Chancellor: School plan builds economy

The chancellor of Ohio’s Board of Regents came to the University yesterday to discuss his plan for higher education’s future in the state.

Eric Fingerhut met with administrators and faculty for about an hour to answer questions about his 10-year master plan for the University System of Ohio, an initiative to improve coordination among the state’s public colleges and universities.

Fingerhut said the system promotes higher education’s role in building the state’s economy.

“This state needs people,” Fingerhut said. “What else is going to bring people to the state of Ohio if not our public institutions?”

Under the USO, schools would work with the chancellor to decide what strengths they want to use to distinguish themselves from other schools in Ohio.

Distinguishing schools would provide a chance to market a collective of “world-class” education choices throughout the state, Fingerhut said.

He added that the goal would be to cut back redundancies that lead schools to compete with one another for the same students.

The state would expect each school to excel in their chosen fields and state funding would hinge in part on their success.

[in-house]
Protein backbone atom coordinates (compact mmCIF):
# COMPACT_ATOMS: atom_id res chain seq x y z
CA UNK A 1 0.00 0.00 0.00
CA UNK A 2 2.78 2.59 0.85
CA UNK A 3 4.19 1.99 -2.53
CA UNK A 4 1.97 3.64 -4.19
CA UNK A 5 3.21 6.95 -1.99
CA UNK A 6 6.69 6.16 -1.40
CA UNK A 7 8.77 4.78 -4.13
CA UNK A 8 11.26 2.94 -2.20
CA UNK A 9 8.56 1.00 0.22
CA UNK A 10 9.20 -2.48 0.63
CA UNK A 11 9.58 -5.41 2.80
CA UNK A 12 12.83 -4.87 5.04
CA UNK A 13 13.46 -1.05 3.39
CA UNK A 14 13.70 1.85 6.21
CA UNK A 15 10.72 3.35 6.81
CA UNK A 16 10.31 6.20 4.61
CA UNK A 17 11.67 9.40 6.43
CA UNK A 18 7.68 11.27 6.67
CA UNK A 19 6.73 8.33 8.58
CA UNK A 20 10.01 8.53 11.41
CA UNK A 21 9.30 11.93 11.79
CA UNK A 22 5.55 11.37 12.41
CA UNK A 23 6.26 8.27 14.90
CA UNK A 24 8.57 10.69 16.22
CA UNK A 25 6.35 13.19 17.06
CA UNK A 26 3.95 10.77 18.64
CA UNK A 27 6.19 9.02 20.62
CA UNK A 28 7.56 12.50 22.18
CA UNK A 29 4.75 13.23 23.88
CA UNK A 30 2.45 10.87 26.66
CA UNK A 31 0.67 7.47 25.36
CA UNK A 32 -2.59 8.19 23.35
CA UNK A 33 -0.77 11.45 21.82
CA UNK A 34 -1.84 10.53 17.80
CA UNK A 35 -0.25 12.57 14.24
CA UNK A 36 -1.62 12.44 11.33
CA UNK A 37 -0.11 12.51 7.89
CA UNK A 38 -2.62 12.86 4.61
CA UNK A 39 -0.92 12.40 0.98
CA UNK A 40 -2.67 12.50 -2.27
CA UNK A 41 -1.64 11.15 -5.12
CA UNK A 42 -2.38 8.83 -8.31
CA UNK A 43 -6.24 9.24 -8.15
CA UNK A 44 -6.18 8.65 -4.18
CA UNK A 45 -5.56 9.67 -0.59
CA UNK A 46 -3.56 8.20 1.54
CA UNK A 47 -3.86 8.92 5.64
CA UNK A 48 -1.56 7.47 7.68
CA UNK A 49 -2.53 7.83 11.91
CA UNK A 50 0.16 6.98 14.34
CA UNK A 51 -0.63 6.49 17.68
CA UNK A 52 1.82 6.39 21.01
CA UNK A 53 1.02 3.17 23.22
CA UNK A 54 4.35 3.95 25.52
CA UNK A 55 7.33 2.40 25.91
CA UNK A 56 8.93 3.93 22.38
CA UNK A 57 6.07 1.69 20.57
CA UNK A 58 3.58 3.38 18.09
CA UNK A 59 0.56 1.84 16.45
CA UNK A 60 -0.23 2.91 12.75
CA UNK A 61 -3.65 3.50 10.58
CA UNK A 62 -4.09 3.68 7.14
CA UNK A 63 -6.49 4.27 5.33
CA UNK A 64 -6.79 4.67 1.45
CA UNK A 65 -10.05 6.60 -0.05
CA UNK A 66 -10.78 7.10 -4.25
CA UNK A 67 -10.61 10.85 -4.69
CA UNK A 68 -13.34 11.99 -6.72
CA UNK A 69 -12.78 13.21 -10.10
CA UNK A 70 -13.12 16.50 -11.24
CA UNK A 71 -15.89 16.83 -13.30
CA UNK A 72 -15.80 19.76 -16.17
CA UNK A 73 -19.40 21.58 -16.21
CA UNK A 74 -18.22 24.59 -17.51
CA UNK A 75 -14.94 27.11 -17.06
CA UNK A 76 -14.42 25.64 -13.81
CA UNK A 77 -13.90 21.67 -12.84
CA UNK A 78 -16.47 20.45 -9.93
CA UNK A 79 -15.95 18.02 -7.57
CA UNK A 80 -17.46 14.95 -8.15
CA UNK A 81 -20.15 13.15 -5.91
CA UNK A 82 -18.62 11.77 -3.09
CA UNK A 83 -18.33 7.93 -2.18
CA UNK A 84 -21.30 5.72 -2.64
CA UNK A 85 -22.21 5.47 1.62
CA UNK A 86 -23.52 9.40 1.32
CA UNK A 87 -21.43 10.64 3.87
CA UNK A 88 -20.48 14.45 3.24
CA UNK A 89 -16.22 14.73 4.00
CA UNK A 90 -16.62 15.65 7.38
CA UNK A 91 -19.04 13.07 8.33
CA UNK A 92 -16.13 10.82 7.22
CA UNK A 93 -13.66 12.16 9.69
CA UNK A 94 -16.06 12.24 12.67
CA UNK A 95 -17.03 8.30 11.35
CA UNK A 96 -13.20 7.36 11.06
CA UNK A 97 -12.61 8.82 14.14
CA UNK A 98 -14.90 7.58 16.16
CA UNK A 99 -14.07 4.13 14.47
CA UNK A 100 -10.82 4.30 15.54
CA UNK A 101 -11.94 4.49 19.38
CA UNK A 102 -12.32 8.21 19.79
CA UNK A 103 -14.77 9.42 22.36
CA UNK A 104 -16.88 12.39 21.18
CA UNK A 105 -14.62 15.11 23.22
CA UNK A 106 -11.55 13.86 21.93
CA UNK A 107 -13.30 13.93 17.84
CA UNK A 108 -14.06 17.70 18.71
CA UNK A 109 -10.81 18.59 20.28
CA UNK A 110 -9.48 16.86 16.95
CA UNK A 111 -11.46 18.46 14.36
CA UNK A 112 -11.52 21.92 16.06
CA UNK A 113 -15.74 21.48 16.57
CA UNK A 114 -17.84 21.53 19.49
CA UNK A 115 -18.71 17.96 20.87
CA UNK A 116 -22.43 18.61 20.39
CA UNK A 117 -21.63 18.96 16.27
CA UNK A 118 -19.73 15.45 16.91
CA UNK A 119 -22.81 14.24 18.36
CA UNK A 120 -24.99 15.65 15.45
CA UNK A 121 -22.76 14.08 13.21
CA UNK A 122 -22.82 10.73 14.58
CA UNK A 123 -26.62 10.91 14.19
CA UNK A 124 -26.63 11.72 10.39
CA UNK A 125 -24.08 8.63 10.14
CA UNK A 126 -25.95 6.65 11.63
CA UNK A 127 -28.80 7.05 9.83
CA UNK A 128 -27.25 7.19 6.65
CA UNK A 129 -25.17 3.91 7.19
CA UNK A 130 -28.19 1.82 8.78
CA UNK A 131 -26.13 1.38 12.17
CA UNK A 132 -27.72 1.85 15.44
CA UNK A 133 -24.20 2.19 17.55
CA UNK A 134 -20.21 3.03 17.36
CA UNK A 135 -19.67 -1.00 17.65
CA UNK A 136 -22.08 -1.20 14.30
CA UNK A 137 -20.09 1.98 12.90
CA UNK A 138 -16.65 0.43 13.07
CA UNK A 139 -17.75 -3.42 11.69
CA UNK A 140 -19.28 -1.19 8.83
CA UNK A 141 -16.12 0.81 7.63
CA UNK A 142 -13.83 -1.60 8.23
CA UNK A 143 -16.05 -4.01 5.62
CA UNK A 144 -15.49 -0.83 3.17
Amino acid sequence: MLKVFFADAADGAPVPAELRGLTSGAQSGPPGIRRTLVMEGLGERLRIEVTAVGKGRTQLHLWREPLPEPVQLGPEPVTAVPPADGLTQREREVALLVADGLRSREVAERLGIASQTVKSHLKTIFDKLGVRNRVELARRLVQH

“We want to tell the story of public higher education in the state … but we also want to plan together,” Fingerhut said.

But some faculty still had concerns about the program, such as whether it would mean being forced by the state to eliminate other programs.

Fingerhut said the state would not force schools to cut anything.

But, “every university can’t excel at everything,” he said.

“You need to identify those centers of excellence – you need to make choices,” he said.

Those centers could range from research to attracting out-of-state students.

“Some of our universities have shied away from making those difficult choices.”

With the plan’s focus on economic growth, others expressed concern about the future place of arts in schools.

Fingerhut responded that “creativity and a breadth of knowledge” remained “fundamental” to economic success.

The chancellor has been traveling the state in recent months on similar visits at universities.

He meets student leaders tomorrow before touring the campus.

Fingerhut must present his plan to the Ohio legislature in March, and said the visits were to maximize transparency and dialogue as the master plan comes into focus.

“When we have a plan on March 31, no one’s going to be surprised about its contents,” he said.